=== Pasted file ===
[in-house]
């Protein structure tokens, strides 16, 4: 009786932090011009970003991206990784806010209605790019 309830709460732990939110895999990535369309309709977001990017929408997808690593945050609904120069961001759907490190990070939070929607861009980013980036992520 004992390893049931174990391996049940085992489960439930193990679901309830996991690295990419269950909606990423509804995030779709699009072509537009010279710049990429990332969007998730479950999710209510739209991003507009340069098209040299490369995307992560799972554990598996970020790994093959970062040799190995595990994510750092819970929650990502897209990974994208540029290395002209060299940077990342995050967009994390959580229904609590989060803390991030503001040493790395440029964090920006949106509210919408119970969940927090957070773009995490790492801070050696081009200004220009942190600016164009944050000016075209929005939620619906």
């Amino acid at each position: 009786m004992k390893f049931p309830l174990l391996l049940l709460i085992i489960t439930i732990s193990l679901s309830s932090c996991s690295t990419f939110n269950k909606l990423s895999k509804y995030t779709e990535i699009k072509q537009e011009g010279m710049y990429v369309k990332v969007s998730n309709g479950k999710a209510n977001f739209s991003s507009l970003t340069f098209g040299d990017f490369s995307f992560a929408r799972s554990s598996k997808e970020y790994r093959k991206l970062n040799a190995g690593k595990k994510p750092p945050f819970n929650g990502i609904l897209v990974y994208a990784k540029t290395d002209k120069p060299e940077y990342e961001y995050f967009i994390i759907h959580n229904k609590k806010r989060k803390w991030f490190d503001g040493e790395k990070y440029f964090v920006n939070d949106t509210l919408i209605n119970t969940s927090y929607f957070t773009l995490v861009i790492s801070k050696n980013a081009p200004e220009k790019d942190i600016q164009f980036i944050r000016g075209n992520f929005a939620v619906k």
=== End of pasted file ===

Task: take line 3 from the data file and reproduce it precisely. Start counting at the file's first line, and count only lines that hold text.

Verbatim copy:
């Amino acid at each position: 009786m004992k390893f049931p309830l174990l391996l049940l709460i085992i489960t439930i732990s193990l679901s309830s932090c996991s690295t990419f939110n269950k909606l990423s895999k509804y995030t779709e990535i699009k072509q537009e011009g010279m710049y990429v369309k990332v969007s998730n309709g479950k999710a209510n977001f739209s991003s507009l970003t340069f098209g040299d990017f490369s995307f992560a929408r799972s554990s598996k997808e970020y790994r093959k991206l970062n040799a190995g690593k595990k994510p750092p945050f819970n929650g990502i609904l897209v990974y994208a990784k540029t290395d002209k120069p060299e940077y990342e961001y995050f967009i994390i759907h959580n229904k609590k806010r989060k803390w991030f490190d503001g040493e790395k990070y440029f964090v920006n939070d949106t509210l919408i209605n119970t969940s927090y929607f957070t773009l995490v861009i790492s801070k050696n980013a081009p200004e220009k790019d942190i600016q164009f980036i944050r000016g075209n992520f929005a939620v619906k």